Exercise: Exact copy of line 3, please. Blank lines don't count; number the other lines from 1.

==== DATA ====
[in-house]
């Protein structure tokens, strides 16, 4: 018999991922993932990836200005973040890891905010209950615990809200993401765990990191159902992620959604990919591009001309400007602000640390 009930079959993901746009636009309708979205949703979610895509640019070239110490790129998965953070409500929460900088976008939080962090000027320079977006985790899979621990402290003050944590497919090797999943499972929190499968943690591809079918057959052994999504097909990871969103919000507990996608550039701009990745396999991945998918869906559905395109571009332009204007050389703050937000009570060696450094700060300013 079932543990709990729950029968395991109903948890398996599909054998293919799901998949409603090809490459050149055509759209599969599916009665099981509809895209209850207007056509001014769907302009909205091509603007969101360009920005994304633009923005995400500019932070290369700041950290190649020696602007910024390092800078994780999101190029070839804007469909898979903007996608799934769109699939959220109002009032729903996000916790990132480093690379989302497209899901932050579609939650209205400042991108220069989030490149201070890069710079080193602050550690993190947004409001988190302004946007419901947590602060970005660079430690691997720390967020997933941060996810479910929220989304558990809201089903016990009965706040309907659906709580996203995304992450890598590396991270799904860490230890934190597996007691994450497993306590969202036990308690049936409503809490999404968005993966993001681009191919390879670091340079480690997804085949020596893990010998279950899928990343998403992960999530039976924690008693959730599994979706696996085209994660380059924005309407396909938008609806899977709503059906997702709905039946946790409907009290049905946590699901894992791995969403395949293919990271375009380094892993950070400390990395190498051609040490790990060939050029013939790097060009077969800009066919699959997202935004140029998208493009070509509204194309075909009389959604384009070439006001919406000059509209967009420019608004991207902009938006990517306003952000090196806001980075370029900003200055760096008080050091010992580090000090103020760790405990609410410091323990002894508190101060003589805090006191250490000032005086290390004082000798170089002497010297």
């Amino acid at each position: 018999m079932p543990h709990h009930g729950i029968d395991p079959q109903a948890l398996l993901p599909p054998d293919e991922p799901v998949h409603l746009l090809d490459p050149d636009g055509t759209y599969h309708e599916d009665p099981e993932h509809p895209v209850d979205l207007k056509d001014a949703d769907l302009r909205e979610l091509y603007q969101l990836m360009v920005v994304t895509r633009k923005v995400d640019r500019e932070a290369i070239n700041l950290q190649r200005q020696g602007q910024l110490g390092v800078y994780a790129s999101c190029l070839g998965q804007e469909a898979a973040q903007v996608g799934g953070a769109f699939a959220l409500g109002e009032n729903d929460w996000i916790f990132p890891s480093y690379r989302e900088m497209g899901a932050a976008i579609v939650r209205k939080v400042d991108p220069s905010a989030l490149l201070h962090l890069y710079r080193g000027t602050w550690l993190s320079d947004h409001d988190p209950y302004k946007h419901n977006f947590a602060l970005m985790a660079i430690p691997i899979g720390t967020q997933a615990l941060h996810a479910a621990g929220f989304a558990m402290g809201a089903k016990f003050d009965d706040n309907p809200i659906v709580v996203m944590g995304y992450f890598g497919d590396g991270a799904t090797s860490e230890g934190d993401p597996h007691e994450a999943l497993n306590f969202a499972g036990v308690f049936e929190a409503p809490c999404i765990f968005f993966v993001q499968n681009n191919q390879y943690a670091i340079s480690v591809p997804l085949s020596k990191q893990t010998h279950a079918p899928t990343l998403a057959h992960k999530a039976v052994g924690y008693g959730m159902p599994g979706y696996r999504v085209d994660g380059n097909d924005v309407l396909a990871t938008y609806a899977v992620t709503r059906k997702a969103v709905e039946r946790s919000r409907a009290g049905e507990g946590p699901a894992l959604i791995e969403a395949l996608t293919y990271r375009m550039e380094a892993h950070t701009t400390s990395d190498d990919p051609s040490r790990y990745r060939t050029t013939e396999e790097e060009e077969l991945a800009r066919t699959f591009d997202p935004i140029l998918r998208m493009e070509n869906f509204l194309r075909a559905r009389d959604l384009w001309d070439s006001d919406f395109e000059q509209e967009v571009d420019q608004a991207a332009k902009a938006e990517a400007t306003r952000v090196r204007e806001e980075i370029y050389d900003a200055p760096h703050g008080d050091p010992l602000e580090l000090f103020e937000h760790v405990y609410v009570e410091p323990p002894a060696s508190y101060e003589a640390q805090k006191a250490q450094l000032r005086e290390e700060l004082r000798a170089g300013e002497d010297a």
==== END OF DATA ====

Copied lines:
């Amino acid at each position: 018999m079932p543990h709990h009930g729950i029968d395991p079959q109903a948890l398996l993901p599909p054998d293919e991922p799901v998949h409603l746009l090809d490459p050149d636009g055509t759209y599969h309708e599916d009665p099981e993932h509809p895209v209850d979205l207007k056509d001014a949703d769907l302009r909205e979610l091509y603007q969101l990836m360009v920005v994304t895509r633009k923005v995400d640019r500019e932070a290369i070239n700041l950290q190649r200005q020696g602007q910024l110490g390092v800078y994780a790129s999101c190029l070839g998965q804007e469909a898979a973040q903007v996608g799934g953070a769109f699939a959220l409500g109002e009032n729903d929460w996000i916790f990132p890891s480093y690379r989302e900088m497209g899901a932050a976008i579609v939650r209205k939080v400042d991108p220069s905010a989030l490149l201070h962090l890069y710079r080193g000027t602050w550690l993190s320079d947004h409001d988190p209950y302004k946007h419901n977006f947590a602060l970005m985790a660079i430690p691997i899979g720390t967020q997933a615990l941060h996810a479910a621990g929220f989304a558990m402290g809201a089903k016990f003050d009965d706040n309907p809200i659906v709580v996203m944590g995304y992450f890598g497919d590396g991270a799904t090797s860490e230890g934190d993401p597996h007691e994450a999943l497993n306590f969202a499972g036990v308690f049936e929190a409503p809490c999404i765990f968005f993966v993001q499968n681009n191919q390879y943690a670091i340079s480690v591809p997804l085949s020596k990191q893990t010998h279950a079918p899928t990343l998403a057959h992960k999530a039976v052994g924690y008693g959730m159902p599994g979706y696996r999504v085209d994660g380059n097909d924005v309407l396909a990871t938008y609806a899977v992620t709503r059906k997702a969103v709905e039946r946790s919000r409907a009290g049905e507990g946590p699901a894992l959604i791995e969403a395949l996608t293919y990271r375009m550039e380094a892993h950070t701009t400390s990395d190498d990919p051609s040490r790990y990745r060939t050029t013939e396999e790097e060009e077969l991945a800009r066919t699959f591009d997202p935004i140029l998918r998208m493009e070509n869906f509204l194309r075909a559905r009389d959604l384009w001309d070439s006001d919406f395109e000059q509209e967009v571009d420019q608004a991207a332009k902009a938006e990517a400007t306003r952000v090196r204007e806001e980075i370029y050389d900003a200055p760096h703050g008080d050091p010992l602000e580090l000090f103020e937000h760790v405990y609410v009570e410091p323990p002894a060696s508190y101060e003589a640390q805090k006191a250490q450094l000032r005086e290390e700060l004082r000798a170089g300013e002497d010297a």